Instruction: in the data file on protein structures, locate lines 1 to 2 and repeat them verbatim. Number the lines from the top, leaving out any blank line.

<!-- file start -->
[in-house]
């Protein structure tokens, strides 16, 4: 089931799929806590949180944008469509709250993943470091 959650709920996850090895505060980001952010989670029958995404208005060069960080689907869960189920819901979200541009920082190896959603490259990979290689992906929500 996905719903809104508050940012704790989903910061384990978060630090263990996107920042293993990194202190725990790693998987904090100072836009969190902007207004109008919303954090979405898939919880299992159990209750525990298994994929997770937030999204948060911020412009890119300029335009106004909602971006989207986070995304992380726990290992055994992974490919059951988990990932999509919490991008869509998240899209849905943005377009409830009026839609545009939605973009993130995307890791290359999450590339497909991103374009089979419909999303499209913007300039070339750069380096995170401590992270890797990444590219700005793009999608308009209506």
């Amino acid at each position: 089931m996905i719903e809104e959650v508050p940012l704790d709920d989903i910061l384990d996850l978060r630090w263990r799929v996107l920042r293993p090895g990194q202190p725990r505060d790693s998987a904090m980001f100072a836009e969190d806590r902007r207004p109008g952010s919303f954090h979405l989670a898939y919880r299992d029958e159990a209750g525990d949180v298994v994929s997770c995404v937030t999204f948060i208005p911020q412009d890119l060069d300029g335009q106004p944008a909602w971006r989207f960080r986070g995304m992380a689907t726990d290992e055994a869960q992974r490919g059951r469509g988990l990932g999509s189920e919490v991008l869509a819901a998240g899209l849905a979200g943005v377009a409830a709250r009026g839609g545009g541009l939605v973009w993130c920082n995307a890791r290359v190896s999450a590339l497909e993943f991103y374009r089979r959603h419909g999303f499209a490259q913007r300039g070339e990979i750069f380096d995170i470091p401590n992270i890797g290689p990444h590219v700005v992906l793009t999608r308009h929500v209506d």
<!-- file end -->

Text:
[in-house]
């Protein structure tokens, strides 16, 4: 089931799929806590949180944008469509709250993943470091 959650709920996850090895505060980001952010989670029958995404208005060069960080689907869960189920819901979200541009920082190896959603490259990979290689992906929500 996905719903809104508050940012704790989903910061384990978060630090263990996107920042293993990194202190725990790693998987904090100072836009969190902007207004109008919303954090979405898939919880299992159990209750525990298994994929997770937030999204948060911020412009890119300029335009106004909602971006989207986070995304992380726990290992055994992974490919059951988990990932999509919490991008869509998240899209849905943005377009409830009026839609545009939605973009993130995307890791290359999450590339497909991103374009089979419909999303499209913007300039070339750069380096995170401590992270890797990444590219700005793009999608308009209506």